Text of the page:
This is not one of those situations as the OBSS does not have controllable grapple fixtures to allow it to grab items on the Station – as required for the removal and replacement activities associated with the failed BCDU.

With the need to manually replace the BCDU, NASA re-evaluated US EVA-58 – which was originally the third spacewalk in the P6 battery replacement sequence.

Scott Parazynski attached to the end of the OBSS – held by Canadarm2 – during an STS-120 spacewalk. (Credit: NASA)

During this re-evaluation, NASA decided to change the astronauts assigned to the spacewalk by removing Dr. Andrew Morgan and replacing him with Christina Koch.

Koch is tied with Morgan as the most experienced US-segment spacewalker currently aboard the International Space Station – with three EVAs to each of their credit.

However, all three of Koch’s EVAs have dealt with the Station’s power and electrical distribution systems, whereas only two of Dr. Morgan’s have done so.

Replacing Dr. Morgan with Koch exemplified NASA’s commitment to putting the most qualified astronaut on a spacewalk.

Dr. Morgan’s replacement with Christina Koch subsequently paired her with Dr. Jessica Meir, who was already slated to perform U.S. EVA-58 under its original plan.

Another reason for removing Dr. Morgan from this EVA is that he is slated to perform five back-to-back spacewalks in November and December with European astronaut and current Station Commander Luca Parmitano to repair the Alpha Magnetic Spectrometer experiment.

The first and foremost task of the BCDU replacement EVA saw Koch and Dr. Meir translate out to the P6 truss and perform a manual replacement.

In preparation for this activity, the Station’s Canadarm2, with the spare BCDU, translated to the appropriate area as close to the P6 truss as it can get.

The replacement operation lasted just over three hours, after which Koch and Dr. Meir performed a rearrangement of Multi-Layer Insulation blankets on other elements of the Station’s power system.

After that, the duo translated back to the central core of the Station and then outward to the European Space Agency’s Columbus laboratory where they prepared the “porch” section of the module to accept future external payloads.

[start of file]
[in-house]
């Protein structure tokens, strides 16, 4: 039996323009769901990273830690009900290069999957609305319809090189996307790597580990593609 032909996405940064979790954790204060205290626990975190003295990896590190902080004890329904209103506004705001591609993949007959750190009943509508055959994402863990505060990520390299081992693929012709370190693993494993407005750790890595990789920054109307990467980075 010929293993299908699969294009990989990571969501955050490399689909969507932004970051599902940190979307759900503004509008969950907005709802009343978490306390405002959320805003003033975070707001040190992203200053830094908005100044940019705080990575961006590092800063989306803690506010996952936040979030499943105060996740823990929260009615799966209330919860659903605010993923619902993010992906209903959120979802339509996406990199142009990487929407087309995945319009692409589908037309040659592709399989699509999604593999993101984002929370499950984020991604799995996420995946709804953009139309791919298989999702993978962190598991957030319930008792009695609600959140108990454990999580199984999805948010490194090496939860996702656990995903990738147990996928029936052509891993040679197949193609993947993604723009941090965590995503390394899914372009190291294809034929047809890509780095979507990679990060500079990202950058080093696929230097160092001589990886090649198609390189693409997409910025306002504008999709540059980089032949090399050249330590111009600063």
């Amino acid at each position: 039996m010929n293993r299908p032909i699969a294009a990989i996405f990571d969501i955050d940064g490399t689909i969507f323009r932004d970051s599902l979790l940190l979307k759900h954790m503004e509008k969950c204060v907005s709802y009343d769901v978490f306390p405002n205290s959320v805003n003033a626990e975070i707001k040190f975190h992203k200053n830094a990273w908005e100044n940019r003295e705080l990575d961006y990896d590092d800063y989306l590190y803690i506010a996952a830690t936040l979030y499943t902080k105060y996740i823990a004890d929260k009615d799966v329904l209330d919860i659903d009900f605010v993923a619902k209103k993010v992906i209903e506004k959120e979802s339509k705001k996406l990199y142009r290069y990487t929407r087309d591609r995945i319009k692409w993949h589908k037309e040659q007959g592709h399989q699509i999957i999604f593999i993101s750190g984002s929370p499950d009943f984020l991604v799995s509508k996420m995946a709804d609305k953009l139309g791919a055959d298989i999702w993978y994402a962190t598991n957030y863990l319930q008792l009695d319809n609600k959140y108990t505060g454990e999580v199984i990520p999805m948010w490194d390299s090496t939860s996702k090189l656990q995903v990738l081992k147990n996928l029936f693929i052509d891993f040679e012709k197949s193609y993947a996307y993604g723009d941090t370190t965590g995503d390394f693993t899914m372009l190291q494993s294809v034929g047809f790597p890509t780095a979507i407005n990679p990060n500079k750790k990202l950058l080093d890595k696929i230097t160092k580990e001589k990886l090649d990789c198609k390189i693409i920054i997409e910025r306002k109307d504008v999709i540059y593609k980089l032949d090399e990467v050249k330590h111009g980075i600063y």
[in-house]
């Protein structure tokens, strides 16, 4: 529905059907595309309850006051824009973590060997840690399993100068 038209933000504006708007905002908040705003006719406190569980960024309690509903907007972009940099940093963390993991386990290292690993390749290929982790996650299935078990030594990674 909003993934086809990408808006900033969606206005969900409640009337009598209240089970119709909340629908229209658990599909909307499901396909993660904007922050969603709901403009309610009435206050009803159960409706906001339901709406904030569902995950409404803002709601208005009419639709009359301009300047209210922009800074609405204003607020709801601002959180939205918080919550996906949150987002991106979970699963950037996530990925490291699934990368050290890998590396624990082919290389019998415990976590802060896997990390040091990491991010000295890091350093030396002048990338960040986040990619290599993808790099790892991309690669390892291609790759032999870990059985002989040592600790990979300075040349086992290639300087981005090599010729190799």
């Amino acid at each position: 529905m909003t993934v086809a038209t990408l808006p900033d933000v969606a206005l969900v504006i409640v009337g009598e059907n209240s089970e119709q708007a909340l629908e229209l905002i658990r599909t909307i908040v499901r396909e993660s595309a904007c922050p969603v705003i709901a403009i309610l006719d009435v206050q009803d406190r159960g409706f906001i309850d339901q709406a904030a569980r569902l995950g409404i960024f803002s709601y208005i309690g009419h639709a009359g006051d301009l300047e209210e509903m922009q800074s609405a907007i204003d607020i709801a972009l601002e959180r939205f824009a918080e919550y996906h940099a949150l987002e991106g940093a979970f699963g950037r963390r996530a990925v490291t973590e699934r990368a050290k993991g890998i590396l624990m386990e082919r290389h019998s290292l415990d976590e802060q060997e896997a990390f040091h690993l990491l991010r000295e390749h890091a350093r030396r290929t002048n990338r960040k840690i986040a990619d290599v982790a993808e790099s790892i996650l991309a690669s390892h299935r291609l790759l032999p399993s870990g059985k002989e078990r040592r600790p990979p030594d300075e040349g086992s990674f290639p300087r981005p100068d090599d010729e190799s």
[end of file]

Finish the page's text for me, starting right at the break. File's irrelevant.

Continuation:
After the replacement activities of the BCDU, there will only be two or three remaining BCDU spares on the Station and none on the ground, according to NASA in a teleconference detailing this spacewalk.

According to NASA, the failed BCDU will be brought inside the Station and prepared for a now-planned return to Earth in early-January 2020 aboard the SpaceX CRS-19 cargo Dragon – the only craft currently capable of returning payloads from the International Space Station.

But a much larger and critical question now faces the International Space Station Program: what is causing the BCDU failures and are there any links to the new Lithium-ion batteries being installed on the outpost?

Until some kind of answer can be determined, the current battery replacement sequence is on hold.

As of publication, there are no plans to delay the pending 31 October Russian EVA nor is there any, at-present, interference with the planned 2 November launch of the Northrop Grumman Cygnus resupply cargo craft to the Station

More so, NASA says the BCDU failure and investigation will not affect the planned five spacewalk series in November and December to repair the Alpha Magnetic Spectrometer experiment that was mounted to the outside of the Station in May 2011 during the STS-134 flight of the Space Shuttle Endeavour.

Related Articles